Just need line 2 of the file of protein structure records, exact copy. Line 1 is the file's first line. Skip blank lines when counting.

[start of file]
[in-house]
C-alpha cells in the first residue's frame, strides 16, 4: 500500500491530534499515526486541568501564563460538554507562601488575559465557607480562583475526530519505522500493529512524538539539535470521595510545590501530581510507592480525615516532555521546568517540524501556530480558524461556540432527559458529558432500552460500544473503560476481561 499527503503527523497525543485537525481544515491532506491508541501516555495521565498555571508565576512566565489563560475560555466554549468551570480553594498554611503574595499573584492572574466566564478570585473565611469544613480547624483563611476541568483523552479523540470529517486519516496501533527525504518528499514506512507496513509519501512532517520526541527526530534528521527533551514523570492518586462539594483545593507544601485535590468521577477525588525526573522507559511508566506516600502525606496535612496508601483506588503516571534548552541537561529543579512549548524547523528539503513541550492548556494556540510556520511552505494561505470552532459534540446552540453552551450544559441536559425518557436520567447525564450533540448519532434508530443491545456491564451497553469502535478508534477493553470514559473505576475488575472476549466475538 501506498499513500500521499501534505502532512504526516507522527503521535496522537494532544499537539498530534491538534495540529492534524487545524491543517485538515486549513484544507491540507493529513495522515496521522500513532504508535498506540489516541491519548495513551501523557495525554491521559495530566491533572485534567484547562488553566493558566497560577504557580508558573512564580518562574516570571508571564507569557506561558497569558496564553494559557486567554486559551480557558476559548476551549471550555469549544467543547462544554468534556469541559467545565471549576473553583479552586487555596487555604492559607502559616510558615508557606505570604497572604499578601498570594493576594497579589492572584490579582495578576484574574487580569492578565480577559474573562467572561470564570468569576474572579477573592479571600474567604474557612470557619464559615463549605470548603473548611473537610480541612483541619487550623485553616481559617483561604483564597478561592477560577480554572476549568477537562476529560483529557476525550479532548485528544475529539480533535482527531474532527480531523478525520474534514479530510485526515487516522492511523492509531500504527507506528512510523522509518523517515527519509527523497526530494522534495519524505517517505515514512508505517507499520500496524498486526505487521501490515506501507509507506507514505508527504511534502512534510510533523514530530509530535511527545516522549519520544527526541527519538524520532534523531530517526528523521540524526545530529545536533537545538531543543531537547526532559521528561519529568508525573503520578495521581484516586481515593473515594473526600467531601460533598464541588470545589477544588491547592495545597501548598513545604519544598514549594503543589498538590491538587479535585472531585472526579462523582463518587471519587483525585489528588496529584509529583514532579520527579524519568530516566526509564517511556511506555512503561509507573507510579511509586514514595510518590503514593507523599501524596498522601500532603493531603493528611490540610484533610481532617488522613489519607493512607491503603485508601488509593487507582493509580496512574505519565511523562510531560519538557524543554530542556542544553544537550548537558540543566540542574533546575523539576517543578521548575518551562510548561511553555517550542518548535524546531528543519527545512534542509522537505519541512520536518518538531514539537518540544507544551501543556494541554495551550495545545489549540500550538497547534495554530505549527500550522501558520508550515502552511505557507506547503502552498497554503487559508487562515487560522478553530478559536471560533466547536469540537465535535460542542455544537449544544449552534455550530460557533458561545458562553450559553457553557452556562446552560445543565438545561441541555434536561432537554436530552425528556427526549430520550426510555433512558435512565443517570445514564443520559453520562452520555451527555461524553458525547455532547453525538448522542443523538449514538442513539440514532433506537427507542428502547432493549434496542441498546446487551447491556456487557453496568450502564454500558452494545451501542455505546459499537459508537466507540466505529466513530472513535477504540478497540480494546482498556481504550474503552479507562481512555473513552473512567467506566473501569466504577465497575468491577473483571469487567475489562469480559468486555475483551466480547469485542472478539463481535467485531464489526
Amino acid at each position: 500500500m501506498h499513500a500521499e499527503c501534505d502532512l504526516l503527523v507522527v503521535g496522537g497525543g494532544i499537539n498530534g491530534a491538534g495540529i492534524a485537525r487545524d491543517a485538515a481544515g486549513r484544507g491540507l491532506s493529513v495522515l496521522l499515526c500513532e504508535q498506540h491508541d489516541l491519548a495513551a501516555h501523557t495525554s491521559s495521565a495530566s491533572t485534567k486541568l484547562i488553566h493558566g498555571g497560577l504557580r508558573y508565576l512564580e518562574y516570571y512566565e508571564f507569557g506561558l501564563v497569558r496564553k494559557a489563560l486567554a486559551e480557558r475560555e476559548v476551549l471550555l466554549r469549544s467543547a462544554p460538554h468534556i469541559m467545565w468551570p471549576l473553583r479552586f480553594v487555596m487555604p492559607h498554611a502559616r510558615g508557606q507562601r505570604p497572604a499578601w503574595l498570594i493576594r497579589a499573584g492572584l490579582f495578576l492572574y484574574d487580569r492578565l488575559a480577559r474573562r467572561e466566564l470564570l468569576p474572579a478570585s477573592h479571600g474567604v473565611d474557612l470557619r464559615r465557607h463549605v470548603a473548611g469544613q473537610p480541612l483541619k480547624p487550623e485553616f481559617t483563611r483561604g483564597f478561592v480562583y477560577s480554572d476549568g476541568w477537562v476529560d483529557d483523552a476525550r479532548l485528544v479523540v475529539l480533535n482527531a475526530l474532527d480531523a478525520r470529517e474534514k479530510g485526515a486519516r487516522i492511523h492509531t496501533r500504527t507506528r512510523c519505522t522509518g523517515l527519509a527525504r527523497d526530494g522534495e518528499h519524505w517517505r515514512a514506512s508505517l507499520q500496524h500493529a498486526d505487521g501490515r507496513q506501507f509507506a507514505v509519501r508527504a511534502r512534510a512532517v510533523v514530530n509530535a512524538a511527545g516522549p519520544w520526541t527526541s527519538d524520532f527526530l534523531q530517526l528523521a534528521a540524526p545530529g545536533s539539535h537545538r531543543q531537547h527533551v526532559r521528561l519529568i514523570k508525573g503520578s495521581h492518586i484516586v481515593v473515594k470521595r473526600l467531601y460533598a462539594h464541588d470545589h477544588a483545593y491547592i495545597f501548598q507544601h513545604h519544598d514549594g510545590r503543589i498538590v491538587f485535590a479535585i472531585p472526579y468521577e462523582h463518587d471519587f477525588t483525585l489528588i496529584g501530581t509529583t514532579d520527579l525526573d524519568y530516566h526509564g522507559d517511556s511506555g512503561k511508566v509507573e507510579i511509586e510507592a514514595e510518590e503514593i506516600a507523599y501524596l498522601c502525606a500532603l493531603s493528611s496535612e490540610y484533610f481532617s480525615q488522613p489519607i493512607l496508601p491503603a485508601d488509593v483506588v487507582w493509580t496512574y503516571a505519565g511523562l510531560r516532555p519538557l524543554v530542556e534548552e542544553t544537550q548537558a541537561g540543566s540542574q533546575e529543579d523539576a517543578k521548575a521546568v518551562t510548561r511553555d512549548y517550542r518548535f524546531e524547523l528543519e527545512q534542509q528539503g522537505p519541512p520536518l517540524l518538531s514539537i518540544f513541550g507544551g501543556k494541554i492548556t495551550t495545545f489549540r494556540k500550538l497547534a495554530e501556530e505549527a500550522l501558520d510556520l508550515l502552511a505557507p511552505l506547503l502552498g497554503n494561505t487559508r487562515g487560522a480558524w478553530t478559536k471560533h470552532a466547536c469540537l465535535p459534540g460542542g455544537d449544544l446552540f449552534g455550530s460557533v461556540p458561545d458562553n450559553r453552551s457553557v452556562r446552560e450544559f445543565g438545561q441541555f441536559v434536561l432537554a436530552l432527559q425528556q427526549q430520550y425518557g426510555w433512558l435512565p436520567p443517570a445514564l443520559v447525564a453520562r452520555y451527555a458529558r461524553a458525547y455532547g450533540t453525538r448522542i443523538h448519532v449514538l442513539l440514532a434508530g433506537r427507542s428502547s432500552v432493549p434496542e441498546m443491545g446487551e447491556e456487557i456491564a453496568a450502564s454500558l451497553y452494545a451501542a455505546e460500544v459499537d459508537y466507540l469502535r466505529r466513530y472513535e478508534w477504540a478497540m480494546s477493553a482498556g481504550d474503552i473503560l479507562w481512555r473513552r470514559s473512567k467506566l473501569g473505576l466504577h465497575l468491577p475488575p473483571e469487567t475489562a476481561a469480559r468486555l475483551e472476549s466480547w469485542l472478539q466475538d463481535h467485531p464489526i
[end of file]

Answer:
C-alpha cells in the first residue's frame, strides 16, 4: 500500500491530534499515526486541568501564563460538554507562601488575559465557607480562583475526530519505522500493529512524538539539535470521595510545590501530581510507592480525615516532555521546568517540524501556530480558524461556540432527559458529558432500552460500544473503560476481561 499527503503527523497525543485537525481544515491532506491508541501516555495521565498555571508565576512566565489563560475560555466554549468551570480553594498554611503574595499573584492572574466566564478570585473565611469544613480547624483563611476541568483523552479523540470529517486519516496501533527525504518528499514506512507496513509519501512532517520526541527526530534528521527533551514523570492518586462539594483545593507544601485535590468521577477525588525526573522507559511508566506516600502525606496535612496508601483506588503516571534548552541537561529543579512549548524547523528539503513541550492548556494556540510556520511552505494561505470552532459534540446552540453552551450544559441536559425518557436520567447525564450533540448519532434508530443491545456491564451497553469502535478508534477493553470514559473505576475488575472476549466475538 501506498499513500500521499501534505502532512504526516507522527503521535496522537494532544499537539498530534491538534495540529492534524487545524491543517485538515486549513484544507491540507493529513495522515496521522500513532504508535498506540489516541491519548495513551501523557495525554491521559495530566491533572485534567484547562488553566493558566497560577504557580508558573512564580518562574516570571508571564507569557506561558497569558496564553494559557486567554486559551480557558476559548476551549471550555469549544467543547462544554468534556469541559467545565471549576473553583479552586487555596487555604492559607502559616510558615508557606505570604497572604499578601498570594493576594497579589492572584490579582495578576484574574487580569492578565480577559474573562467572561470564570468569576474572579477573592479571600474567604474557612470557619464559615463549605470548603473548611473537610480541612483541619487550623485553616481559617483561604483564597478561592477560577480554572476549568477537562476529560483529557476525550479532548485528544475529539480533535482527531474532527480531523478525520474534514479530510485526515487516522492511523492509531500504527507506528512510523522509518523517515527519509527523497526530494522534495519524505517517505515514512508505517507499520500496524498486526505487521501490515506501507509507506507514505508527504511534502512534510510533523514530530509530535511527545516522549519520544527526541527519538524520532534523531530517526528523521540524526545530529545536533537545538531543543531537547526532559521528561519529568508525573503520578495521581484516586481515593473515594473526600467531601460533598464541588470545589477544588491547592495545597501548598513545604519544598514549594503543589498538590491538587479535585472531585472526579462523582463518587471519587483525585489528588496529584509529583514532579520527579524519568530516566526509564517511556511506555512503561509507573507510579511509586514514595510518590503514593507523599501524596498522601500532603493531603493528611490540610484533610481532617488522613489519607493512607491503603485508601488509593487507582493509580496512574505519565511523562510531560519538557524543554530542556542544553544537550548537558540543566540542574533546575523539576517543578521548575518551562510548561511553555517550542518548535524546531528543519527545512534542509522537505519541512520536518518538531514539537518540544507544551501543556494541554495551550495545545489549540500550538497547534495554530505549527500550522501558520508550515502552511505557507506547503502552498497554503487559508487562515487560522478553530478559536471560533466547536469540537465535535460542542455544537449544544449552534455550530460557533458561545458562553450559553457553557452556562446552560445543565438545561441541555434536561432537554436530552425528556427526549430520550426510555433512558435512565443517570445514564443520559453520562452520555451527555461524553458525547455532547453525538448522542443523538449514538442513539440514532433506537427507542428502547432493549434496542441498546446487551447491556456487557453496568450502564454500558452494545451501542455505546459499537459508537466507540466505529466513530472513535477504540478497540480494546482498556481504550474503552479507562481512555473513552473512567467506566473501569466504577465497575468491577473483571469487567475489562469480559468486555475483551466480547469485542472478539463481535467485531464489526